What if there was a beauty trick that made you look and feel pretty even when you’re bloated, hungover, sleep-deprived, and winter white?
And I don’t mean wearing a Beyonce mask. (PS, do they make those?)
I’m talking about lash extensions, which I truly believe is the #1 beauty splurge every woman should try at least once. And if you have naturally long, thick lashes that everyone thinks are fake, please stop reading this, slap yourself for me, and go back to taking selfies.
I get my lashes done at White Salon and Spa, and while they’re long and thick, they still look like they could be natural. And it’s incredible to wake up in the morning and feel feminine and flirty without an ounce of makeup on. Not that I actually am feminine and flirty in the morning (I’m usually a mute/bitch until I get coffee), but I look the part (ish). But by far, the best benefit is NOT WEARING MASCARA. And that means NO TAKING MASCARA OFF, which we all know is the armpit of face cleansing.
Before I get down to the nitty gritty, here’s a before and after shot of my peeper region (and nose sun damage):
(If you prefer video, this gem was shortly after getting a full refill.)
And now, your burning questions…
What the F are lash extensions?
They are individual lashes made from mink, silk, or a synthetic material that attach to each of your lashes with an eye-safe glue. They come in various lengths (and curls!), and you’ll usually get around 80-150 per eye, depending on how many natural lashes you have.
How long does the process last?
A full set takes about two hours. Refills are an hour, give or take. At White, you lay down on a comfy spa bed under fluffy blankets and listen to relaxing tunes (bubbly by request). They have to force me to leave.
How long do they last?
If you take good care of them, the full set should last you a month to six weeks, but you might want to get a refill after three (I get refills every 2.5-3 weeks). They will fall out (still attached) when your natural lashes shed.
How do you take good care of them?
It’s not rocket science; just be conscious of them. Don’t scrub your eyes when you take makeup off—use a Q-tip or cotton pad around that area. But do gently wash the lashes regularly with cleanser so they don’t get gunky (EW!). And you can wear mascara over them, but doing so (and the dreaded mascara removal) is going to cause them to fall out faster. Also, avoid oil in the eye area as that will un-sticky the glue. And honestly, if you’re a chronic eye rubber, lashes may not be your cup of
What do they feel like?
They should feel weightless, like your own lashes. If they don’t, that’s a problem (more on that below).
My eyes are sensitive? Will this turn me blind?
You won’t go blind unless you’re masturbating in a Catholic church whilst getting lash extensions. What? If you’re sensitive, mention that to your technician. The lashes themselves won’t harm sensitive eyes, but sometimes (very rarely), people can be allergic to the glue or the pads that go under your eyes during the process. I have sensitive skin and have never had a problem.
What about swimming/showering/sweating?
You’re advised not to get sweat/water/makeup/semen near the eyes for 24 hours after application. If you need to wear makeup, no biggie—just don’t wear eyeshadow or eyeliner on your lid and remove makeup with a wipe. And actually, I wouldn’t ever get male bodily fluids near lash extensions (we all know what it does to spray tans).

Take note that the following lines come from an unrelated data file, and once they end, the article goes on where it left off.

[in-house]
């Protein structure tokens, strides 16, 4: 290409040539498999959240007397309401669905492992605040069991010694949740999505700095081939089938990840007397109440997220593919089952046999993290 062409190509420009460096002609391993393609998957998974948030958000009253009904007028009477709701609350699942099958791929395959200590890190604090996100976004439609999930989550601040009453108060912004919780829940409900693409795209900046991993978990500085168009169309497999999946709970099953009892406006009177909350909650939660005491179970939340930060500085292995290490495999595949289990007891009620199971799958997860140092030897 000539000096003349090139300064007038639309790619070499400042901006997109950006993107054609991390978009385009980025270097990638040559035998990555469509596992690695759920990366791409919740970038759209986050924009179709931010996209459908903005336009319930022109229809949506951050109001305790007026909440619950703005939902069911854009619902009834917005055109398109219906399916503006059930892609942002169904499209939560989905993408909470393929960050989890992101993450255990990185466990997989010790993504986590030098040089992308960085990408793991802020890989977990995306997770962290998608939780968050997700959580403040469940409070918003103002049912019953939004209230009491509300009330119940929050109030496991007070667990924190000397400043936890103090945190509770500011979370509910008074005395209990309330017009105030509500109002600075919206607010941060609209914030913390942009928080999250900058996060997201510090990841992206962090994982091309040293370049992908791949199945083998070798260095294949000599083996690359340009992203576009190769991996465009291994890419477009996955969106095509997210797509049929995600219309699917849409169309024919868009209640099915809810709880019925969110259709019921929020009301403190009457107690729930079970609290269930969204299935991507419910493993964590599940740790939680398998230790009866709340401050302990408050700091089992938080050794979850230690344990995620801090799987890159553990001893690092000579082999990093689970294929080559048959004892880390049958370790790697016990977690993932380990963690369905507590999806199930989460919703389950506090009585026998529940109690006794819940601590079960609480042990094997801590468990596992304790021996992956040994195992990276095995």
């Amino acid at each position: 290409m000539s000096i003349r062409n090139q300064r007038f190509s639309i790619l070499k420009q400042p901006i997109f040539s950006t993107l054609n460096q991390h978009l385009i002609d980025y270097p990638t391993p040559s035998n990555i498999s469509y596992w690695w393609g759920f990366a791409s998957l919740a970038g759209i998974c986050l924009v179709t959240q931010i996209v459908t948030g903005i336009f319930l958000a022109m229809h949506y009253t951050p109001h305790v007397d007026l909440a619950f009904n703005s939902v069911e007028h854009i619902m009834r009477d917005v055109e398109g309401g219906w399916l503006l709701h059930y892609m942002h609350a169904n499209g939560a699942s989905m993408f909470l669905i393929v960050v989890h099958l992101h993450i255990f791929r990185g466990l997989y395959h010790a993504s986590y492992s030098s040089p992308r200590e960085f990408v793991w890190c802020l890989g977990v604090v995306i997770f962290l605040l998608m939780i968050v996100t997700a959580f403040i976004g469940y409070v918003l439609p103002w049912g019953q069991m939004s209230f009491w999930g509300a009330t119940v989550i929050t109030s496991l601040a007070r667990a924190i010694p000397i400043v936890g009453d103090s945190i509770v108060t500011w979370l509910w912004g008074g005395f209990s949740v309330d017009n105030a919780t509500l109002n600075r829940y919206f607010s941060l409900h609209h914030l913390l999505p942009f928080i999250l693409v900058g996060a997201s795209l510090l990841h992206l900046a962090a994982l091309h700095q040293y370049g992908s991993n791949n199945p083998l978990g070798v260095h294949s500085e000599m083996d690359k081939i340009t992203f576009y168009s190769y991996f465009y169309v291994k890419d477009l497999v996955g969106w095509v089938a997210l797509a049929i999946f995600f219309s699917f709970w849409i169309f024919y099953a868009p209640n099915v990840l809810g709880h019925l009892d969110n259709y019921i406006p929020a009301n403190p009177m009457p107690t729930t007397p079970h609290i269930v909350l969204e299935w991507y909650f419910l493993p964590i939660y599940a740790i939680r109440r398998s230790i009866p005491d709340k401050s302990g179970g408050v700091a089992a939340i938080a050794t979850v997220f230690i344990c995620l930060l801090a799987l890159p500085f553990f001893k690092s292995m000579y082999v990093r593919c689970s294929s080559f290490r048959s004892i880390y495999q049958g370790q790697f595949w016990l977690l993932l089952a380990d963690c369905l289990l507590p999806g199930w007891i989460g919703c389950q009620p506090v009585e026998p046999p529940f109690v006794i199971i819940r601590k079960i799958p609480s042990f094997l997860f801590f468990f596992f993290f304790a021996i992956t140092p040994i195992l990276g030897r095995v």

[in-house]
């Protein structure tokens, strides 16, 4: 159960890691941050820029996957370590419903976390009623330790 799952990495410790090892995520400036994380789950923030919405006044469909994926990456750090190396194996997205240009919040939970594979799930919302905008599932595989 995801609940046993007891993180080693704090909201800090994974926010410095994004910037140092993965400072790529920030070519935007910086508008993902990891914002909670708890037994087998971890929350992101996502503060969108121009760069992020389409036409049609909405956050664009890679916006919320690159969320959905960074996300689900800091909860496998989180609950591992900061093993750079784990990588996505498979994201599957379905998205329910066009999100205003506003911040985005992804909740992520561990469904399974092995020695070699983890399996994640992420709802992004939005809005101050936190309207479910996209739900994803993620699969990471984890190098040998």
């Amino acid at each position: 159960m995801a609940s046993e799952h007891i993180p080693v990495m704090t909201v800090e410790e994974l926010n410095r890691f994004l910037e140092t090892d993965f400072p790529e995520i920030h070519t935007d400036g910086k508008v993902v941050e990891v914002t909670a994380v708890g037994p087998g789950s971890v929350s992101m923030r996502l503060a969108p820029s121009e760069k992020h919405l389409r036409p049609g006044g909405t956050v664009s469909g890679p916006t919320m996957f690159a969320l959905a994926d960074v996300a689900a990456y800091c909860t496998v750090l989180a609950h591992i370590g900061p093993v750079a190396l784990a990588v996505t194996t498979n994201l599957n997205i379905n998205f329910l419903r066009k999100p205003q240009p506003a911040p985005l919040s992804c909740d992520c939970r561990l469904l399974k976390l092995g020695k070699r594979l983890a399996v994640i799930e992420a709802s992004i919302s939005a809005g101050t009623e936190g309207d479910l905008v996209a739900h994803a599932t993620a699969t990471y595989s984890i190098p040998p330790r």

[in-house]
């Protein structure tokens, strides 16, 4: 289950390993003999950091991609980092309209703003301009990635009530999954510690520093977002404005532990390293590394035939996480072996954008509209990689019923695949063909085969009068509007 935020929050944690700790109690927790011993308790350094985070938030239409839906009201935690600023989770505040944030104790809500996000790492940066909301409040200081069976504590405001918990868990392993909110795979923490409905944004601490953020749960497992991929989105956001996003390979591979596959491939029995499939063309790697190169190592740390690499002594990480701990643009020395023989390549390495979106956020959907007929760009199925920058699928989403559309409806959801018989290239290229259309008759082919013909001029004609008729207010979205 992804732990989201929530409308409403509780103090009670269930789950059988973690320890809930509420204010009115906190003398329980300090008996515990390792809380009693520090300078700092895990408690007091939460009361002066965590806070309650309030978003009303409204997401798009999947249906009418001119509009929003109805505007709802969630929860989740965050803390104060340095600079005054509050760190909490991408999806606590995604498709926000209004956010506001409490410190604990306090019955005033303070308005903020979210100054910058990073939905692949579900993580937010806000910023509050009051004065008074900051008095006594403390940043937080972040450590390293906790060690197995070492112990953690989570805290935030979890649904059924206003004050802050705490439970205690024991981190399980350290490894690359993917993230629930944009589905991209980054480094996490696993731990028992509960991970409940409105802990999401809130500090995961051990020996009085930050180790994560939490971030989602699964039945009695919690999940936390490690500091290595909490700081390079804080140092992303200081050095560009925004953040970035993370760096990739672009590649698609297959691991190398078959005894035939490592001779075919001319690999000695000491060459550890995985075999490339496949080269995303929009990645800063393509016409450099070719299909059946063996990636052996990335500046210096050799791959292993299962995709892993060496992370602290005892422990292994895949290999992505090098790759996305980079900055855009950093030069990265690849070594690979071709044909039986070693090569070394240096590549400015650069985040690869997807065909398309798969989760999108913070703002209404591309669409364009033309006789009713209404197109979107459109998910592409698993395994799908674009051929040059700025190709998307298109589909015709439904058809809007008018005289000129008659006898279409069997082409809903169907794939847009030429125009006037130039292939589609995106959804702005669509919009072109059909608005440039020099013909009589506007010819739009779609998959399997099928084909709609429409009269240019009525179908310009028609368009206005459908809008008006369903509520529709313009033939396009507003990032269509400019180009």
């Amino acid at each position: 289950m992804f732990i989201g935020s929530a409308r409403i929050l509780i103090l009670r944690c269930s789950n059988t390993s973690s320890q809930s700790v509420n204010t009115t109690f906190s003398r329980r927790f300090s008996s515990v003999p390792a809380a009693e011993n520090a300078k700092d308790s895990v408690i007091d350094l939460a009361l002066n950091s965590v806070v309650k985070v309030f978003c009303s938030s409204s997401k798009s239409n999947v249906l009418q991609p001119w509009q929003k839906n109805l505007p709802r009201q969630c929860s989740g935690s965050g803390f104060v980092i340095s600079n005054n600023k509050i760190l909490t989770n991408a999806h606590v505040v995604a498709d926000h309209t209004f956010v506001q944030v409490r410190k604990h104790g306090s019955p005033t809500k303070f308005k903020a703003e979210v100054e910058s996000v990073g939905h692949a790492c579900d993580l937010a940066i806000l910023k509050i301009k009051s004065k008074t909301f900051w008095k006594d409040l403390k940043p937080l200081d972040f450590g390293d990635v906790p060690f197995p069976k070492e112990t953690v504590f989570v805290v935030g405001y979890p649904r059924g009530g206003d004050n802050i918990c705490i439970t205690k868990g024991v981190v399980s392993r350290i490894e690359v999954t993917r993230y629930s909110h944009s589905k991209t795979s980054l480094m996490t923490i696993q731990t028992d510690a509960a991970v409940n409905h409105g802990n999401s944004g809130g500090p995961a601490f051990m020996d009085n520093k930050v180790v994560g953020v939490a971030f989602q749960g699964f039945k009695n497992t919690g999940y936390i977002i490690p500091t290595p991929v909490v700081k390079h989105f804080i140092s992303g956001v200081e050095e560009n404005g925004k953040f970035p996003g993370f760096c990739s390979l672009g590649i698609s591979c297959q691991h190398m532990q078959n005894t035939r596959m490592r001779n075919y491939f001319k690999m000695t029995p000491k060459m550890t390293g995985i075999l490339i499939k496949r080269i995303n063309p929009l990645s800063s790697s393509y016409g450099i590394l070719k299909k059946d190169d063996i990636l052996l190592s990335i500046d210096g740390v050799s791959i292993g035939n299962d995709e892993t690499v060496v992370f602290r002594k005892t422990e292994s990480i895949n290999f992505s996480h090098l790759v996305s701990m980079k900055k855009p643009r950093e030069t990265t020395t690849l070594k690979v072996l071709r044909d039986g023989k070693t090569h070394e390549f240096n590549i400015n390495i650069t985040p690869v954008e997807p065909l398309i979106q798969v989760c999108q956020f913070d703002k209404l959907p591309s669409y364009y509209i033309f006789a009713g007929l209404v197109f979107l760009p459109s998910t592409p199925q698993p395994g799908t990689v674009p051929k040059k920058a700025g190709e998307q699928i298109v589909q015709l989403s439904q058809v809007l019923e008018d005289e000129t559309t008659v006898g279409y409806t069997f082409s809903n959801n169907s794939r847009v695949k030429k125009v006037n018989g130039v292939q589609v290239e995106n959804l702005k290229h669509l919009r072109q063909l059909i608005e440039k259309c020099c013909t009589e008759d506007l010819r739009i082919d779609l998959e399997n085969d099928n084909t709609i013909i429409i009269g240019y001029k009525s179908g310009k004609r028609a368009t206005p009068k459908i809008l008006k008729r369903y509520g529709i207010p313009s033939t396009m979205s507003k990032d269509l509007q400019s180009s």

How do I remove them?
Why would you want to!? However, if you’re nearing the end of the road, don’t want to get another refill, and need to nix the stragglers, either go to the salon or use an (eye-safe) oil on your fingertips and lightly twist the lash—it should de-attach without taking your real one off. I don’t know that a lash tech would recommend this, but I did it once and it worked like a charm. For the love of God, don’t take scissors to the area.
Why not Latisse?
I have used a lash growth serum and liked it. But keep in mind, they only lengthen instead of thicken and I have seen girls using Latisse with long-ass, scraggly-thin lashes. Not a good look. (Is scraggly a word?)
Ok, now I’m sold. how much does this shit cost?
For a full, quality set, you’re typically going to pay $200-$500 with refills at $80 and up. White’s prices are listed here, BUT if you book an appointment THIS MONTH (the appointment can be through March), you can snag a full set for $250. Just mention Witty + Pretty. If you think that’s crazy, then they’re obviously not for you, which is fine (and may I recommend this article on the best mascaras?).
And now, five tips to help you BEWARE OF BAD LASHES:
1. If you’re paying $100 or less for a full set, then the lashes, technician, or both are probably shit.
2. If the technician doesn’t prep your eye area first (pads under eyes at least), she doesn’t know what she’s doing.
3. If they take 30 minutes to apply, you got screwed.
4. They should not itch, pull, or feel like they’re sticking together. For reference, these are bad lashes:
5. If it hurts, burns, or you feel something going INTO your eye(s), get the fuck out of there.
For a more in-depth look, check out this video, and feel free to ask me any questions in the comments below. And I can’t stress enough how important it is to go to someone who specializes in lashes, as it’s such a meticulous process that requires a lot of training and experience. So many salons offer the service nowadays, but are doing it with cheap lashes, glues, and inexperienced technicians. If you’re looking for lashes, ask around, read online reviews, make sure the salon is licensed and lash certified, and grill the technician when you get there–someone who’s going to be all up in your eyes for two hours should be able to put you at ease.
All my lash love,
*The top photo shows lashes done by a former White Salon lash tech, Rika Anamayatana of Lash Devil. The middle photo is by Tracy, White’s current lash gal.